“100 Thing Challenge – Living With Just 100 Items in Your Life” – this headline caught my eye the other day, but I didn’t take the time to read the article at the time. Later, I couldn’t remember where I saw it, so I decided to google it and found a few articles relating to this idea.
A man looked around his San Diego home and realized just how much “stuff” was cluttering not only their home, but their lives. He decided to try to limit his possessions to 100 things.
Could you do this? I mean, it might be easy to throw or give away the first 1,000 or so items, but to get it down to just 100? Seriously, I think I could probably get rid of 1,000 items pretty quickly if I tried. I admit it – I have a lot of stuff.
The three reasons given for “collecting,” were: 1) It would be wasteful to get rid of it; 2) I might need it someday, and 3) It has sentimental value.
It WOULD be wasteful to just throw it away. If it can’t stay at my house, then there must be somebody, somewhere, that could benefit from all the useful things I have accumulated. And this just might be where I get the “collector” trait from, but I don’t know how many times over the years I have heard my Dad say, “But I might need it some day!” And for him, it’s true. His “collection” has come in pretty handy over the years. My Mom will throw things away and my Dad will see it in the trash and bring it right back in. And the times when he has actually gotten rid of some things – well, there usually comes a time when he could have used that item. But, they live on a farm and have way more places to store things than the average person. (I don’t want to give the impression that they have tons of stuff piled up all around – his is an organized “stash,” and he usually knows where everything is.”) And lastly, the sentimental value of an item. I like the “connection” that certain things give me to people I have loved that are no longer here. In the past few years, I have actively tried to find ways to get those items out of the boxes and displayed throughout my home.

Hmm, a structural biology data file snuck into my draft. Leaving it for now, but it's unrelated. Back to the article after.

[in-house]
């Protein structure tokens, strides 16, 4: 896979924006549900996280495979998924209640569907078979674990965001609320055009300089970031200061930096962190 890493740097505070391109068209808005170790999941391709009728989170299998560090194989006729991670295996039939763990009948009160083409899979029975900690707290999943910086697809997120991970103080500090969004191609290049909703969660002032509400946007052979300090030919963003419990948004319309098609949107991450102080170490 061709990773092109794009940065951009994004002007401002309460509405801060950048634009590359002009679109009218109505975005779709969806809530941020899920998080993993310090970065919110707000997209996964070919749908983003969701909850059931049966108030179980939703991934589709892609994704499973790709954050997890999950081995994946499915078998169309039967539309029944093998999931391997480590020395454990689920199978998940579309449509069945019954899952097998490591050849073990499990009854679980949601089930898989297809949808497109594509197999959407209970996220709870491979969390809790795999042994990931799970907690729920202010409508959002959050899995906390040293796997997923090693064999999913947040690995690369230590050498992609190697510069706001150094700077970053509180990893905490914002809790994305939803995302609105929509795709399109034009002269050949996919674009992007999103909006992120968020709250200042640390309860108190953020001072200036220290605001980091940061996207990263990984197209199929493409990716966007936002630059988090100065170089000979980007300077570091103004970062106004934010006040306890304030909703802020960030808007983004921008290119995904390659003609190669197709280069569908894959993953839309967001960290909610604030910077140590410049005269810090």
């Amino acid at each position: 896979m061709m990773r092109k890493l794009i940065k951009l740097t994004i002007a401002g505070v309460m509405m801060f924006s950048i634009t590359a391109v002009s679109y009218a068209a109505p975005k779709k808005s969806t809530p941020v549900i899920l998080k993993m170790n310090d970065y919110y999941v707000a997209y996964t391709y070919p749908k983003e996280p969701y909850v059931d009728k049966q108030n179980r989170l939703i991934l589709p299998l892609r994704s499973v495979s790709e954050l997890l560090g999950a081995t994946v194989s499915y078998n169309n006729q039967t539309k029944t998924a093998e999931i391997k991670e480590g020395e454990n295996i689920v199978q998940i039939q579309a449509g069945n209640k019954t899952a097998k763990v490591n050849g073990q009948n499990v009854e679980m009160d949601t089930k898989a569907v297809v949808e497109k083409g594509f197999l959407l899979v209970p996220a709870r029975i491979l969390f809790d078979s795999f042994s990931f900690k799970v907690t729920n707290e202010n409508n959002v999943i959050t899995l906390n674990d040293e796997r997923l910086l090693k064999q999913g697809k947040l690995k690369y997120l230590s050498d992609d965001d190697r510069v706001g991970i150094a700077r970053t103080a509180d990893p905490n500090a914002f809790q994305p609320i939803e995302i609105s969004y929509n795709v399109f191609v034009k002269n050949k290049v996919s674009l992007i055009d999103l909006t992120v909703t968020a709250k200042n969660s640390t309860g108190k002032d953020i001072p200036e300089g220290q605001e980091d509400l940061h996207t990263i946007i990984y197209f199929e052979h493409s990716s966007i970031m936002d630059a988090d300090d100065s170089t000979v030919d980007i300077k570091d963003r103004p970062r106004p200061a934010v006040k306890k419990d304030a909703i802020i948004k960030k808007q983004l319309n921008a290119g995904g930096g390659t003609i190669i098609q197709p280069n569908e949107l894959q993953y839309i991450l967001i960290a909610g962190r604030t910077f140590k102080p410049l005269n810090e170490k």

So, now that I have stated that I can fully understand all three reasons to keep things, can I see myself getting my possessions down to just 100 things? (Since I’m married, that means we can keep 200 things right?)
What would make my 100 list? Just off the top of my head, and in no particular order, would be my computer and a back up system so I could store all of my genealogy work and photos, my car, Bible, my wedding and Mother’s rings (although how much room do they really take up, so maybe those don’t qualify), camera, the set of china my grandparents gave me for a wedding present, clothing, a couple of sets of dinnerware … I guess I would have to keep financial records. (If they were all in one box, would that qualify as one item?)
As I sit here at my computer desk and just look around the room I am in, I see a large framed photo of my grandparents sitting above the shelf that has several Cubs memorabilia on it. The picture would stay, but the way the Cubs have been playing lately, I think I could easily get rid of that little collection! Just in this room alone, I might have a hard time getting rid of things.
I liked two sections in the two articles that I read:
“… Now go stand in front of a mirror and, speaking out loud, convince yourself that you might need it some day. Liar, liar, pants on fire. Get rid of the crap.”
“One thing is for sure. If you use these three justifications to keep loads of stuff, at the end of your days you are going to have, well, loads of stuff. Do you want the end to be filled with crap? Purge the things that are messing up your house and dominating your material and spiritual space. Then go live a joyful life that blesses others.”
The AmVet truck is coming next week – one of the organizations that takes books, clothing and small household items – maybe it’s a good time to try this challenge …